"EMS offload times for the hospital are defined as the following: the time of transfer of the patient from the EMS stretcher to the ED treatment space with the assumption of care by ED staff," a Mission Hospital spokesperson said. "We strive to return EMS to the community they serve as quickly as possible to meet both the needs of the EMS staff and the needs of the community, who may be waiting on the availability of that ambulance. Mission Hospital has never exceeded 9 minute offload times since December 2019 (only hitting 9 minutes once in September 2020), and most monthly averages are 5-6 minutes."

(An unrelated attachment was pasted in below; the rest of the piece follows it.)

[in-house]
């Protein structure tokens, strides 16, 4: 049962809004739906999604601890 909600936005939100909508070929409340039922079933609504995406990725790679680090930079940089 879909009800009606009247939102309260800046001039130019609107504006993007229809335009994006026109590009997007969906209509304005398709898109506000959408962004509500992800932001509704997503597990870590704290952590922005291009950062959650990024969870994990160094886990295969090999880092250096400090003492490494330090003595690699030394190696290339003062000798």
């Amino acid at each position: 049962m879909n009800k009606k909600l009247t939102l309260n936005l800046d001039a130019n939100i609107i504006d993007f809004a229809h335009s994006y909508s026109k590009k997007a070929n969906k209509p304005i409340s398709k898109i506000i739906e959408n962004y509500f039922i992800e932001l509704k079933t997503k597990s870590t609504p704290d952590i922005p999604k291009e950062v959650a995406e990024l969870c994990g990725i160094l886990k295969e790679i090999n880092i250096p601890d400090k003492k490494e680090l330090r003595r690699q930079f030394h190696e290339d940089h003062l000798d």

According to Buncombe County EMS, while treatment is underway, ambulance crews can't move on until they have a signature from ER staff, a wait which can average between 15 and 25 minutes.
“The hospital’s been very receptive to our feedback and wanting to correct the problem,” Judd said when asked what's being done to address delays.
A Mission representative pointed out, because many have delayed care during the pandemic, those now coming to the ER have more serious conditions to address.
“They’re starting some basic assessments and orders while they’re still sitting in our beds. But again, that time to get our unit back in service, to get back into the field to respond to the next call, that’s where we see the impact on us,” Judd said.
Efforts are aimed at bringing down times to get ambulances back on the road so patient safety isn't at risk waiting in an emergency.
“That's the priority, getting the best care to the patient at the right time,” Judd said.